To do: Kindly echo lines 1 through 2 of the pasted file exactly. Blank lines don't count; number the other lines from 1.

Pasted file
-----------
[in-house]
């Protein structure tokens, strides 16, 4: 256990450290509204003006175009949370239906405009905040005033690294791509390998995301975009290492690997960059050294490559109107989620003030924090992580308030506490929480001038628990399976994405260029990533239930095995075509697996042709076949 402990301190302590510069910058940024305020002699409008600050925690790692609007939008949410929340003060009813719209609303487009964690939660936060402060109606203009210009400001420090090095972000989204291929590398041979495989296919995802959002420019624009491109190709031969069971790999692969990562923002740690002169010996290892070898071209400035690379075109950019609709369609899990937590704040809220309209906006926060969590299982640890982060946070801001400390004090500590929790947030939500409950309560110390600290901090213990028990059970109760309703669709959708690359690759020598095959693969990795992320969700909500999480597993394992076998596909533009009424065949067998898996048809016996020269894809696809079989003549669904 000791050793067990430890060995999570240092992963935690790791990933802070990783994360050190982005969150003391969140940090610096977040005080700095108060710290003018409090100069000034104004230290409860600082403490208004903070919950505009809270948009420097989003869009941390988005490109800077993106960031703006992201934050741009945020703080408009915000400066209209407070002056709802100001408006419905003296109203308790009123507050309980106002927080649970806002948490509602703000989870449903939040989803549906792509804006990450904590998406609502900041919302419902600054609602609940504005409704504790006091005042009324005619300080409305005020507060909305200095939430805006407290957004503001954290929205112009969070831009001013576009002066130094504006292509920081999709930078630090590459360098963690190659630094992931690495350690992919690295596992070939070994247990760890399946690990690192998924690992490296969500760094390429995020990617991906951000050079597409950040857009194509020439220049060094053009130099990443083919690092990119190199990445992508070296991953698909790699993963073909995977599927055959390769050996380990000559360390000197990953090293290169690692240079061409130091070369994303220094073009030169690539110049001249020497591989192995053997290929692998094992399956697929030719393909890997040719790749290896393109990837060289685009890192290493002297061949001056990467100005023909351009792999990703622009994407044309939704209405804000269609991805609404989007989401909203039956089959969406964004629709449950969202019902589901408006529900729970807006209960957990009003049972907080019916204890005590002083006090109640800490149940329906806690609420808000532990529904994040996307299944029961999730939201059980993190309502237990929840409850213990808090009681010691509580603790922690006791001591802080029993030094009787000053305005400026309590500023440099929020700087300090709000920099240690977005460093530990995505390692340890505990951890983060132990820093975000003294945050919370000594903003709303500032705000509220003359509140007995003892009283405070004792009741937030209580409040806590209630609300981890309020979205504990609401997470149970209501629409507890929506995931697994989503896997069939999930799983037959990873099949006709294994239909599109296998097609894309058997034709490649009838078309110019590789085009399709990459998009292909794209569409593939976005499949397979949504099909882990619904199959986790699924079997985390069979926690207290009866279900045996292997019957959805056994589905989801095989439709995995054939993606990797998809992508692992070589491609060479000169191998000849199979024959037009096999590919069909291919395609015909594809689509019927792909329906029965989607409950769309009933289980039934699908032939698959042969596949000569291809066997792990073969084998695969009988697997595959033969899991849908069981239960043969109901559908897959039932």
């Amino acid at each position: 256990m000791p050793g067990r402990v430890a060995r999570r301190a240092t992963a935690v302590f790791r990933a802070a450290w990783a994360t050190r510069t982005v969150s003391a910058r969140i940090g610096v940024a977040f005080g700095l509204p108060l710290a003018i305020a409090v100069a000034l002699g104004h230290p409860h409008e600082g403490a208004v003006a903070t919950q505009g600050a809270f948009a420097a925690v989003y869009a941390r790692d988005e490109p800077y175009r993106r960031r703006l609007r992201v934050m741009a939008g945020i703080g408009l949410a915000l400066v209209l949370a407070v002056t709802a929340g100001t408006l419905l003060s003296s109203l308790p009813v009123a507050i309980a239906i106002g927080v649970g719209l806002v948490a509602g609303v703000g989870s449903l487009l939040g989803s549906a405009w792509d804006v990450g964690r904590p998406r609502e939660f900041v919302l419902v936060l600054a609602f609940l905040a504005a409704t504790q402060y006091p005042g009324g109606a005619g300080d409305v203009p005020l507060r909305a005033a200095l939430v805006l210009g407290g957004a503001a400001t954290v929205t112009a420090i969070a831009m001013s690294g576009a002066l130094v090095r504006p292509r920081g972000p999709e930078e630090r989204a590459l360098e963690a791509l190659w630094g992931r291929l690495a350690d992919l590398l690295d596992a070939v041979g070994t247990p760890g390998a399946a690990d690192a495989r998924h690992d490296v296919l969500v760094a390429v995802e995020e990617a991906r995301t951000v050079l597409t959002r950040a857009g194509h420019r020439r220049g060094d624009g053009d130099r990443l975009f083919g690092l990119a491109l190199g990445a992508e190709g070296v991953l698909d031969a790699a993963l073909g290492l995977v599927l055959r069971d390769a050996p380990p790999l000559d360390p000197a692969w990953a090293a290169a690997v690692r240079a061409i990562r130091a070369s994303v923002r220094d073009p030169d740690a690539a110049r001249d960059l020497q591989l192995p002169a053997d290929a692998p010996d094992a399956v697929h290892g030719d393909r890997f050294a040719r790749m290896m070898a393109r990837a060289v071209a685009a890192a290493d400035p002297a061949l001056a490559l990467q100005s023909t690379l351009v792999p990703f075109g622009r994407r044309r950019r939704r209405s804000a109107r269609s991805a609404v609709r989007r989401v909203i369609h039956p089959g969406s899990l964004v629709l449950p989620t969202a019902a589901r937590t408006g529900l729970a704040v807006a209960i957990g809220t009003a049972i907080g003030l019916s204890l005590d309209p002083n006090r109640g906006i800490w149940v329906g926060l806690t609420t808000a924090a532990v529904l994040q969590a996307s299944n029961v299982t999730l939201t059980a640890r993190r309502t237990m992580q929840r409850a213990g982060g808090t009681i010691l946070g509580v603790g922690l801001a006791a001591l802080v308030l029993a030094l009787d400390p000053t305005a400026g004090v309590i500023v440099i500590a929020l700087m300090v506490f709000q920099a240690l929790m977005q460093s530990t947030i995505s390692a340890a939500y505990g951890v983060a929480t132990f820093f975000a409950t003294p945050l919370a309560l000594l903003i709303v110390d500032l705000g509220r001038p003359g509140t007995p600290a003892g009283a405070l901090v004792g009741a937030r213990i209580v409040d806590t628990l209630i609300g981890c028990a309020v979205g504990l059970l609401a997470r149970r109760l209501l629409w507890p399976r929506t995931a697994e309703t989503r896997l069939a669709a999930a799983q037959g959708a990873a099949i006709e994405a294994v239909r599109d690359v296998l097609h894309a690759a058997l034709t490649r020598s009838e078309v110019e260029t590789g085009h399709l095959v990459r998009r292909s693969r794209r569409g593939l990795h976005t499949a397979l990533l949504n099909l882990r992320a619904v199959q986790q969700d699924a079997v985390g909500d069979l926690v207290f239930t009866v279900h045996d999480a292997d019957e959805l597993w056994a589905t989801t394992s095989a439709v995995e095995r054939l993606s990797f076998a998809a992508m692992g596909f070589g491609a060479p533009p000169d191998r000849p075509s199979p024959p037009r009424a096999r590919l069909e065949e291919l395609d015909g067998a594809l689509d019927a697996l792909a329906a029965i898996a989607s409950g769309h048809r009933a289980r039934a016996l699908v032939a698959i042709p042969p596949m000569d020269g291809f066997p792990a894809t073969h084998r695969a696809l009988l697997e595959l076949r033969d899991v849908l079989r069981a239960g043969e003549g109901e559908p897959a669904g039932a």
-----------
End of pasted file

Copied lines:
[in-house]
């Protein structure tokens, strides 16, 4: 256990450290509204003006175009949370239906405009905040005033690294791509390998995301975009290492690997960059050294490559109107989620003030924090992580308030506490929480001038628990399976994405260029990533239930095995075509697996042709076949 402990301190302590510069910058940024305020002699409008600050925690790692609007939008949410929340003060009813719209609303487009964690939660936060402060109606203009210009400001420090090095972000989204291929590398041979495989296919995802959002420019624009491109190709031969069971790999692969990562923002740690002169010996290892070898071209400035690379075109950019609709369609899990937590704040809220309209906006926060969590299982640890982060946070801001400390004090500590929790947030939500409950309560110390600290901090213990028990059970109760309703669709959708690359690759020598095959693969990795992320969700909500999480597993394992076998596909533009009424065949067998898996048809016996020269894809696809079989003549669904 000791050793067990430890060995999570240092992963935690790791990933802070990783994360050190982005969150003391969140940090610096977040005080700095108060710290003018409090100069000034104004230290409860600082403490208004903070919950505009809270948009420097989003869009941390988005490109800077993106960031703006992201934050741009945020703080408009915000400066209209407070002056709802100001408006419905003296109203308790009123507050309980106002927080649970806002948490509602703000989870449903939040989803549906792509804006990450904590998406609502900041919302419902600054609602609940504005409704504790006091005042009324005619300080409305005020507060909305200095939430805006407290957004503001954290929205112009969070831009001013576009002066130094504006292509920081999709930078630090590459360098963690190659630094992931690495350690992919690295596992070939070994247990760890399946690990690192998924690992490296969500760094390429995020990617991906951000050079597409950040857009194509020439220049060094053009130099990443083919690092990119190199990445992508070296991953698909790699993963073909995977599927055959390769050996380990000559360390000197990953090293290169690692240079061409130091070369994303220094073009030169690539110049001249020497591989192995053997290929692998094992399956697929030719393909890997040719790749290896393109990837060289685009890192290493002297061949001056990467100005023909351009792999990703622009994407044309939704209405804000269609991805609404989007989401909203039956089959969406964004629709449950969202019902589901408006529900729970807006209960957990009003049972907080019916204890005590002083006090109640800490149940329906806690609420808000532990529904994040996307299944029961999730939201059980993190309502237990929840409850213990808090009681010691509580603790922690006791001591802080029993030094009787000053305005400026309590500023440099929020700087300090709000920099240690977005460093530990995505390692340890505990951890983060132990820093975000003294945050919370000594903003709303500032705000509220003359509140007995003892009283405070004792009741937030209580409040806590209630609300981890309020979205504990609401997470149970209501629409507890929506995931697994989503896997069939999930799983037959990873099949006709294994239909599109296998097609894309058997034709490649009838078309110019590789085009399709990459998009292909794209569409593939976005499949397979949504099909882990619904199959986790699924079997985390069979926690207290009866279900045996292997019957959805056994589905989801095989439709995995054939993606990797998809992508692992070589491609060479000169191998000849199979024959037009096999590919069909291919395609015909594809689509019927792909329906029965989607409950769309009933289980039934699908032939698959042969596949000569291809066997792990073969084998695969009988697997595959033969899991849908069981239960043969109901559908897959039932």